Why? Because nobody likes a short sale. Once that property became a bank-owned foreclosure listed at $459,900 – woah. Many buyers avoid short sales because so few of them are successful. For example, this very same property – it was in contract as a short sale and then…it got foreclosed on anyway; the buyer had full loan approval and was all set to close. The buyer had spent hundreds of dollars on an appraisal and a septic inspection, all for naught. Who needs that kind of aggravation, right?
This property ended up getting 10 offers on it – this is being sold by one of the banks that lets properties sit on the market seven days before reviewing offers. It should go ‘pending’ probably on Monday, after the bank chooses the winning offer. And all this madness over a house with serious foundation issues. True, it’s got a nice lot and it’s in the Happy Valley school district, but this house really needs a lot of work.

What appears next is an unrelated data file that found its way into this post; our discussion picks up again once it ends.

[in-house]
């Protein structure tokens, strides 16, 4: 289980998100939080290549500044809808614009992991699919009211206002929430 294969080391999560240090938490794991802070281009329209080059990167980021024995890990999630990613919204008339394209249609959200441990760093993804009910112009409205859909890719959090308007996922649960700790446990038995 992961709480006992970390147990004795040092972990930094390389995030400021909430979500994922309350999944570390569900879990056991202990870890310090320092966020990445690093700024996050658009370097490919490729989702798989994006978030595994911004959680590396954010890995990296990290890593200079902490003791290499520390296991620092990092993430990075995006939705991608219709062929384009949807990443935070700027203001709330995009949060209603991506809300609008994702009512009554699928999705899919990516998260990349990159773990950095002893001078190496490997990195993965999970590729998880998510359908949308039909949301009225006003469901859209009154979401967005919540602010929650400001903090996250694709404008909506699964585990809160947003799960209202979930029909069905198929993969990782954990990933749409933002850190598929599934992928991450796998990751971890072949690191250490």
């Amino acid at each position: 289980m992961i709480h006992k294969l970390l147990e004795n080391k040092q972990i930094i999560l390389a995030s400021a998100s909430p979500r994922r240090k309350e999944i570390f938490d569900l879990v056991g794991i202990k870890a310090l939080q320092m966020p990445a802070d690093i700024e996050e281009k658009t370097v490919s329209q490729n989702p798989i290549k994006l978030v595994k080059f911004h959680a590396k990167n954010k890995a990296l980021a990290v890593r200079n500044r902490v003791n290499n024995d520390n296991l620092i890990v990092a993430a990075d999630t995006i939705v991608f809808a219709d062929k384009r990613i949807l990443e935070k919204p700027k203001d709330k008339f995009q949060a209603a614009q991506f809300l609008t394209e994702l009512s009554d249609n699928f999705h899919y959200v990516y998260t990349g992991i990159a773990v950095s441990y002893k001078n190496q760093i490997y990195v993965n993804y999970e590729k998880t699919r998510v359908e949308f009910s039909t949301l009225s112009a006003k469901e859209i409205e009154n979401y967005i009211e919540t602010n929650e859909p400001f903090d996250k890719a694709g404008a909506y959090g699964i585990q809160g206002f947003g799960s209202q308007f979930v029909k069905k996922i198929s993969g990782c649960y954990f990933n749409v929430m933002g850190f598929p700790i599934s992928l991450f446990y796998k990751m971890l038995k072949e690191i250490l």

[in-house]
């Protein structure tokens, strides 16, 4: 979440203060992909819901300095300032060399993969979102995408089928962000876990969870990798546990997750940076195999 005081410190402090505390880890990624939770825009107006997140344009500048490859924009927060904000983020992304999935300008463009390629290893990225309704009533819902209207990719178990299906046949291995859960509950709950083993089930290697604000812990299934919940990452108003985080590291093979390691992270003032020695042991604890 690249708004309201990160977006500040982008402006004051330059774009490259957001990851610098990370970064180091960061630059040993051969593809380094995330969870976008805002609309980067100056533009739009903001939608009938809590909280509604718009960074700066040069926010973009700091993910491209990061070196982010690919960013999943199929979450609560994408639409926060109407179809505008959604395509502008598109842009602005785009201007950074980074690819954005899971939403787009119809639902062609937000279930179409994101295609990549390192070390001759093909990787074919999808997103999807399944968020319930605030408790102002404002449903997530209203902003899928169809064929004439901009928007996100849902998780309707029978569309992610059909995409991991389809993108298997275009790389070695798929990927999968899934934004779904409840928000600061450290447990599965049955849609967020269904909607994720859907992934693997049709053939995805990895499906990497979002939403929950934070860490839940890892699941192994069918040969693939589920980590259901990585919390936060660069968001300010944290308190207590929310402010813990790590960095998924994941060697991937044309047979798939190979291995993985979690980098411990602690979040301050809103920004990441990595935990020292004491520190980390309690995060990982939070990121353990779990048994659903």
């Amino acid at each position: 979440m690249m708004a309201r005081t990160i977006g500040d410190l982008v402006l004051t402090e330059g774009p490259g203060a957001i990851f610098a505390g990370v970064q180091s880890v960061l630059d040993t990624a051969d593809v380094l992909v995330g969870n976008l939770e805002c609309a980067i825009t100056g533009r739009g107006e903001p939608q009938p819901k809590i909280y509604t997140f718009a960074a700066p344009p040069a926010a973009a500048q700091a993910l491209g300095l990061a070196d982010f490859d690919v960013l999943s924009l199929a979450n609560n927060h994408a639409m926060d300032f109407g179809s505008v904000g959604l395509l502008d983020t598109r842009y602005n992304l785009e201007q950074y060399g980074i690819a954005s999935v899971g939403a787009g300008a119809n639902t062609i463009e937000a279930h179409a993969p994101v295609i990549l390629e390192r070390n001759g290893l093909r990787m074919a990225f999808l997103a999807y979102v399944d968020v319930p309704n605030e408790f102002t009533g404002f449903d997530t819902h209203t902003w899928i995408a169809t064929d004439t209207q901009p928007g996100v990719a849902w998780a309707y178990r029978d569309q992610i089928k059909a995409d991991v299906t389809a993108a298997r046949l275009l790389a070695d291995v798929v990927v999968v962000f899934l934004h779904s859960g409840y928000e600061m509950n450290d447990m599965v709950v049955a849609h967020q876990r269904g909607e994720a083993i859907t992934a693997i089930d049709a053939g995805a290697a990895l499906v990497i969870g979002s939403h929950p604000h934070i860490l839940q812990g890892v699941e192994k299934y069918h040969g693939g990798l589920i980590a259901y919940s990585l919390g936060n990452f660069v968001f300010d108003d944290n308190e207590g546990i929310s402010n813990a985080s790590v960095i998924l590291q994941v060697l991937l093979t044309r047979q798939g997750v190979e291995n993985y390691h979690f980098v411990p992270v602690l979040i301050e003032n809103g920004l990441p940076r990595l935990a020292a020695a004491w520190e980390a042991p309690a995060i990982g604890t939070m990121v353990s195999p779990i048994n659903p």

But buyers are willing to take it on- because there’s just not a lot out there in this price range. Soon, though, the now-healthy pool of buyers even in this price range will start to shrink. Unemployment continues to rise, and lenders continue to tighten lending standards – and that’s a fatal one-two punch that even historically low interest rates will not be able to combat fully.
So if you’re one of these buyers who writes 15 offers and misses out on every one – if you are battered and bloodied by this Real Estate Deathmatch that’s going on – take heart. This is just the Universe’s way of telling you that the time for you to buy hasn’t quite arrived. Time is on your side – if the deathmatch is too brutal, there’s no harm on sitting the sidelines a while longer, so you can heal up for future bouts to come.